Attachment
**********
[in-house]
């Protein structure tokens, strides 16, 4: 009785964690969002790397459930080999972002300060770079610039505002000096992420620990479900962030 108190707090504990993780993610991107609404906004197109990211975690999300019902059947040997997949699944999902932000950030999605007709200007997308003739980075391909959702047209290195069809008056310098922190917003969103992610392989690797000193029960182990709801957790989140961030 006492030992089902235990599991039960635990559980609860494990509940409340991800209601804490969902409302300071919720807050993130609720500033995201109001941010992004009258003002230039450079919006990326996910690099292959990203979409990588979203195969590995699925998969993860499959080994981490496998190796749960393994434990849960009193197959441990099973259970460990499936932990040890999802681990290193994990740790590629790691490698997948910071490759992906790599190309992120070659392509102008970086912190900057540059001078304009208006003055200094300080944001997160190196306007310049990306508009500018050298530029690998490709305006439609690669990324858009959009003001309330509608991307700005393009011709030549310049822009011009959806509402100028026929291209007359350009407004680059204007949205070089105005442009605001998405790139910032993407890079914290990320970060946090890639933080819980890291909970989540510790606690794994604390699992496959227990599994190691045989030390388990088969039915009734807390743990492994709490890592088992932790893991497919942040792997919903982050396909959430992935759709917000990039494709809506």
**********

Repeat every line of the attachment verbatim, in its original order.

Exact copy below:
[in-house]
């Protein structure tokens, strides 16, 4: 009785964690969002790397459930080999972002300060770079610039505002000096992420620990479900962030 108190707090504990993780993610991107609404906004197109990211975690999300019902059947040997997949699944999902932000950030999605007709200007997308003739980075391909959702047209290195069809008056310098922190917003969103992610392989690797000193029960182990709801957790989140961030 006492030992089902235990599991039960635990559980609860494990509940409340991800209601804490969902409302300071919720807050993130609720500033995201109001941010992004009258003002230039450079919006990326996910690099292959990203979409990588979203195969590995699925998969993860499959080994981490496998190796749960393994434990849960009193197959441990099973259970460990499936932990040890999802681990290193994990740790590629790691490698997948910071490759992906790599190309992120070659392509102008970086912190900057540059001078304009208006003055200094300080944001997160190196306007310049990306508009500018050298530029690998490709305006439609690669990324858009959009003001309330509608991307700005393009011709030549310049822009011009959806509402100028026929291209007359350009407004680059204007949205070089105005442009605001998405790139910032993407890079914290990320970060946090890639933080819980890291909970989540510790606690794994604390699992496959227990599994190691045989030390388990088969039915009734807390743990492994709490890592088992932790893991497919942040792997919903982050396909959430992935759709917000990039494709809506």